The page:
Wednesday, 06 July 2022

Jazz musicians and friends end on high note at age 94

Jazz musicians and friends end on high note at age 94

IT was the end of an era when a jazz concert in Henley on Saturday night drew to a close.

The event at Christ Church was the last of its kind to be organised by Ken Fitt on behalf of Henley Rotary Club.

Over the last 14 years the former schoolteacher has helped to organise 12 such concerts which raised more than £30,000 for good causes.

He decided that it was time to call it a day as he is now 94.

For his final show, Ken sang and played clarinet alongside his good friend and fellow nonagenarian Alan Grahame.

He said: “The whole show ran for about two-and-a-half hours and we finished with When The Saints Go Marching In or, in this case, go marching out.

“The big show was the Paul Sykes Band, which was absolutely superb, a very tight group.

“Alan and I played together and we did two sets of two songs. He played the vibraphone and also his ‘toys’, as he calls them. He played them with panache — you couldn’t believe a man could look like a star playing the triangle.

“Then we had singer Jenny Howe, who was wonderful, and I sang Baubles, Bangles and Beads and the band played the most wonderful backing music.

“Saturday night was worth being tired for afterwards as we had an appreciative crowd and I must say my friend performed incredibly considering his age.

“With Alan and I being 94, I thought it might be time to take a back seat. It is not just the playing, it’s doing the four choruses, too.”

The concert raised about £500, which will be split between Rotary International’s Ukraine relief effort and the Thames Valley Air Ambulance.

Ken, who lives in Ipsden with his second wife Gloria, 92, started playing the clarinet 79 years ago when he was 15 and is self-taught.

He said: “While I have been a teacher and headteacher as a career, I have always been a semi-pro musician — I just love music.

“Fourteen years ago, I contacted Henley Rotary Club and managed to convince them that what they were missing was a bit of jazz.

“We have had all kinds of bands playing. The Paul Sykes Band has played on three occasions and sometimes we have had bands we have just put together.

“The important thing is we have enjoyed it and if we are seen to be enjoying it, the audience will enjoy it too.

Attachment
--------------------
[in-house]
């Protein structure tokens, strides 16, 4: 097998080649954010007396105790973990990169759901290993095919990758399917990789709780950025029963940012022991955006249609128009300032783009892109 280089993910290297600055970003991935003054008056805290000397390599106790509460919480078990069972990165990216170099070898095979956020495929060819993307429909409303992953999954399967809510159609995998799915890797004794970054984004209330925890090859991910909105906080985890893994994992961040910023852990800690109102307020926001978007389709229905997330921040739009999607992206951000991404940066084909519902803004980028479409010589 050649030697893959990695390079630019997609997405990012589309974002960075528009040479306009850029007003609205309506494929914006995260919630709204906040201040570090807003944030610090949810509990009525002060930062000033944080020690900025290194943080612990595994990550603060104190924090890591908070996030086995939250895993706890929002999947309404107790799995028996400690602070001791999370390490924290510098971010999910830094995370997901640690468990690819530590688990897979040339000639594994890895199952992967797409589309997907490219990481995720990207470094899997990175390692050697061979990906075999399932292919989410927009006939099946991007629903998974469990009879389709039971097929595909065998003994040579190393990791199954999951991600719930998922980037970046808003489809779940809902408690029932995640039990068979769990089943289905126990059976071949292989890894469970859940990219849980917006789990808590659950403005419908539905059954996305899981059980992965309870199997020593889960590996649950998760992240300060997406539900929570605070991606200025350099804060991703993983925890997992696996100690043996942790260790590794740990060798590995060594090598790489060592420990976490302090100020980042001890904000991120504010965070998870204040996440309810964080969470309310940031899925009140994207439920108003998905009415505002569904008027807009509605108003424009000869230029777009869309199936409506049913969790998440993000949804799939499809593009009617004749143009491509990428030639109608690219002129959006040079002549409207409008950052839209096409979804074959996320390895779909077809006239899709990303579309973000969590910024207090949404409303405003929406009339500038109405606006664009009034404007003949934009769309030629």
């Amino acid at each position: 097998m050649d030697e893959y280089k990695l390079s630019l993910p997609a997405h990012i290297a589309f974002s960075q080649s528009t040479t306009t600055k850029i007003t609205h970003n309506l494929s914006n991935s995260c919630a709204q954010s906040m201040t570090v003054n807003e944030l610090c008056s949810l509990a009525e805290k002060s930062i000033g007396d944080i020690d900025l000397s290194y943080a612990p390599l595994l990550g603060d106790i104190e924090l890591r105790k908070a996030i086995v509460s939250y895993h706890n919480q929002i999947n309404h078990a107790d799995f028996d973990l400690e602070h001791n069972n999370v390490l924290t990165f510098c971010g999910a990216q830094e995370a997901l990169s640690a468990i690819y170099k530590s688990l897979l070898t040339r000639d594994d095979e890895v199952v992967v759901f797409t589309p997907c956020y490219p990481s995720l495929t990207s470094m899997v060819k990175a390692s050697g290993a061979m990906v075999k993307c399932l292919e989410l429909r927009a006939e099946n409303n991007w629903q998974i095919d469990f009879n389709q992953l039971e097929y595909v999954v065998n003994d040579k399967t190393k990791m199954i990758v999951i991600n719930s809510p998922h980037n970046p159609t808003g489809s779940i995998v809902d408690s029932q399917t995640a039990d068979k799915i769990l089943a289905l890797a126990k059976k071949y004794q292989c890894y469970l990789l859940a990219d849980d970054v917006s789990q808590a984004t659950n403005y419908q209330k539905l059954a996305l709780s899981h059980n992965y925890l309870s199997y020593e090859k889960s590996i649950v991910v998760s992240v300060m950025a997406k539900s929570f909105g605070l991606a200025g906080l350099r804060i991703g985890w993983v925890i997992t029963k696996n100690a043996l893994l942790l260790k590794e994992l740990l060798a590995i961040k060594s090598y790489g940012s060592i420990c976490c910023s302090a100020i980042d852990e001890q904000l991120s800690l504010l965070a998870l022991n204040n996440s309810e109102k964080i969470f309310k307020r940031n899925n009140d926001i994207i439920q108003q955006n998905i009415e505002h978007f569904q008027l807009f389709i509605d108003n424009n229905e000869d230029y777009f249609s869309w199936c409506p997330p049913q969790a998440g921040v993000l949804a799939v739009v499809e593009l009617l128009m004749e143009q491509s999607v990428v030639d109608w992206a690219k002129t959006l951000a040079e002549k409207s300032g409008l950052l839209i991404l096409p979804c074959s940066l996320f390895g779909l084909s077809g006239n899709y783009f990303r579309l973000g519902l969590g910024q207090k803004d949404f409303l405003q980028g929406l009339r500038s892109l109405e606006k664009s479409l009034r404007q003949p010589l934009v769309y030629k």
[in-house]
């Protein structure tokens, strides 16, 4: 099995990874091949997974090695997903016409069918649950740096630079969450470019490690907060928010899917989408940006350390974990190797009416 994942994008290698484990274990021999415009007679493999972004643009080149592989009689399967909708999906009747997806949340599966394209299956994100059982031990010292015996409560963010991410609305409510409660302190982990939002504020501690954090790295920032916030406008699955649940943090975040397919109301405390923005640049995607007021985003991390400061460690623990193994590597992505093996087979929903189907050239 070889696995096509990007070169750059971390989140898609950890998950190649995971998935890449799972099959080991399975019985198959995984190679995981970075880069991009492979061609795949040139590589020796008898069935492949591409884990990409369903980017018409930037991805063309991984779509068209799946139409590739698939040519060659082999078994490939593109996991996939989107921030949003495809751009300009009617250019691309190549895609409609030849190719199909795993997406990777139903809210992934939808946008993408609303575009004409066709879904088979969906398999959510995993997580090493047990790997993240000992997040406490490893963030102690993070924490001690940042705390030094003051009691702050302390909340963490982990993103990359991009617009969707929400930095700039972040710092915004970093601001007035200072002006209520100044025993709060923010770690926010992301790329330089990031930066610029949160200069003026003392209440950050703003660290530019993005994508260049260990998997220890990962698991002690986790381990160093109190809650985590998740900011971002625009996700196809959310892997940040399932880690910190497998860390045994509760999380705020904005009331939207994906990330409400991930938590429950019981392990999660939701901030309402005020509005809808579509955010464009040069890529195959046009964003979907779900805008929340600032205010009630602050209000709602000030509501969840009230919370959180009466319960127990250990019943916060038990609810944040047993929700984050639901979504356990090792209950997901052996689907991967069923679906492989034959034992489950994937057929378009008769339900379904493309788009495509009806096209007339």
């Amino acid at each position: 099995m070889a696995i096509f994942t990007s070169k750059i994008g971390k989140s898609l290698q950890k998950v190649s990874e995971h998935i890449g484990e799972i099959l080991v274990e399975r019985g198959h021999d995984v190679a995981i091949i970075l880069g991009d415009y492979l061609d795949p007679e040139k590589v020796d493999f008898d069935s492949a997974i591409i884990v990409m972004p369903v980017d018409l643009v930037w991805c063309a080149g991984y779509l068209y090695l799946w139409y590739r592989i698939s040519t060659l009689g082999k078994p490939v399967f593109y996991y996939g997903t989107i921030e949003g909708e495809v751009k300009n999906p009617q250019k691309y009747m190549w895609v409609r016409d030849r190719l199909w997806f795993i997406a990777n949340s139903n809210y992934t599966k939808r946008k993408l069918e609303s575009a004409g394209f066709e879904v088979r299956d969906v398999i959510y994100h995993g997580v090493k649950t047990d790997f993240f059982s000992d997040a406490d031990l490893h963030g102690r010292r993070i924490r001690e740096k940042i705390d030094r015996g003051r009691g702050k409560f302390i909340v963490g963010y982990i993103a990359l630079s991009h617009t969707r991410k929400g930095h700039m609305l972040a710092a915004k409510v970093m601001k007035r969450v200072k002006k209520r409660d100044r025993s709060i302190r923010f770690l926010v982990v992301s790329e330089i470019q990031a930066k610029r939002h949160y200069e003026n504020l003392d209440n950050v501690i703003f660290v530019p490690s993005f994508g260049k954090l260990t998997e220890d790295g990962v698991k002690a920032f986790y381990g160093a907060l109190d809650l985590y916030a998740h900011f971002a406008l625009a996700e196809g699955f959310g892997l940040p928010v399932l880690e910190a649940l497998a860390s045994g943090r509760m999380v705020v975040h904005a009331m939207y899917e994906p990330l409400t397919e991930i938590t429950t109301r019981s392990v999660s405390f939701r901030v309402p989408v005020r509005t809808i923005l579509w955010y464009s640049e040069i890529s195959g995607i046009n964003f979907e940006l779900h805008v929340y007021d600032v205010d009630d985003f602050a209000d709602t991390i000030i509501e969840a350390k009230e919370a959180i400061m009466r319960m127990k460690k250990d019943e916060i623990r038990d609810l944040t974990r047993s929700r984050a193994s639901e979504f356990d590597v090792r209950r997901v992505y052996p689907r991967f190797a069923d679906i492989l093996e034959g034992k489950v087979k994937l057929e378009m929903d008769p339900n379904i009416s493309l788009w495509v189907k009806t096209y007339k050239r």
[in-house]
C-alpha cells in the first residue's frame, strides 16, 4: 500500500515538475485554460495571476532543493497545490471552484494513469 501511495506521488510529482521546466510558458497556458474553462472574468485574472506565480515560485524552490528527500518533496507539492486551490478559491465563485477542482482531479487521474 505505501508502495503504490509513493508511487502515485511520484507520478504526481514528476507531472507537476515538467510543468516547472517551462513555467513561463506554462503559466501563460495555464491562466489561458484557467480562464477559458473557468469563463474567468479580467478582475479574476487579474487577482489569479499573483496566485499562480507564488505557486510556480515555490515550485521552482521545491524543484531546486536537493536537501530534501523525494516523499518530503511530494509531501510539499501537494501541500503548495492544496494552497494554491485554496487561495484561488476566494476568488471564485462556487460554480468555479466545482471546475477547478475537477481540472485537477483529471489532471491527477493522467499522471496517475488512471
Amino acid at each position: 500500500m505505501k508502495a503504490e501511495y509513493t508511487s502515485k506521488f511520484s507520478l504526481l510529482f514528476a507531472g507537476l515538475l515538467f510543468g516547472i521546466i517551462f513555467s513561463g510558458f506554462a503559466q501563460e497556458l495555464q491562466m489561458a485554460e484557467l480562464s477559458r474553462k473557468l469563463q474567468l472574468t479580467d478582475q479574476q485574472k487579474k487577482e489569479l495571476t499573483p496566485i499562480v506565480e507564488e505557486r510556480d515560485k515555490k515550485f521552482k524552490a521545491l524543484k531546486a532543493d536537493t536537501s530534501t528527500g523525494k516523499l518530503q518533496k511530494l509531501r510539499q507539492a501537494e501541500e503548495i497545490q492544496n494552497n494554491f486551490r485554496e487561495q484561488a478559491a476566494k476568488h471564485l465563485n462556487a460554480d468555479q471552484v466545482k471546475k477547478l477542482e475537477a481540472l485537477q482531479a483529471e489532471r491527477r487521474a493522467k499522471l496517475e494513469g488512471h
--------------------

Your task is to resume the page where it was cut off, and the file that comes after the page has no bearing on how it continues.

“The real highlight for me over the years was actually this last show. It is probably one of the best shows that we have done.

“I got to perform with Alan, a man who I absolutely adore. He has been a pro all his life and has always said to ask him what stars he hasn’t played with.”

Ken became an honorary member of Henley Rotary Club in 2005 and eight years later was awarded the Paul Harris Fellowship, which is named after the movement’s founder.

This is awarded from time to time in recognition of exceptional service to the community.

Ken has used his musical skills to entertain various community groups, including the Bluebells dementia day centre, and performs for people with Alzheimer’s disease and Down’s syndrome.

He was headteacher at the former Chiltern Edge School in Sonning Common from 1978 to 1986 and said: “Being a headteacher is quite hard work but I used to find if I went to a jazz gig it would lessen my temperature.

“It has been music and my wife that have got me to the age of 94. I do a lot of playing and my wife is my number one roadie and she doesn’t charge!

“On Monday I was playing for the Bluebells group at Christ Church and I believe that music is the best form of medicine. People were singing and dancing — what more could you want?”

Ken plans to keep playing for as long as he can.

He said: “I love the clarinet and have played it for 79 years. I just love the versatility of the instrument.

“The reason I like jazz is because you can get a group of people who have never met before and sit on a stage and you can play I’ve Got Rhythm in B flat and you will all do it and it feels like you have been playing together all your life.

“It is not the same, for example, with classical music where it has to be pinpoint sharp.”

The Fitts, who have five children, nine grandchildren and six great grandchildren between them, also have no plans to leave their home in order to downsize.

“We love it here,” said Ken. “Also my study is full of music and the thought of moving that somewhere else is beyond me. When I pop my clogs it will be someone else’s problem!”

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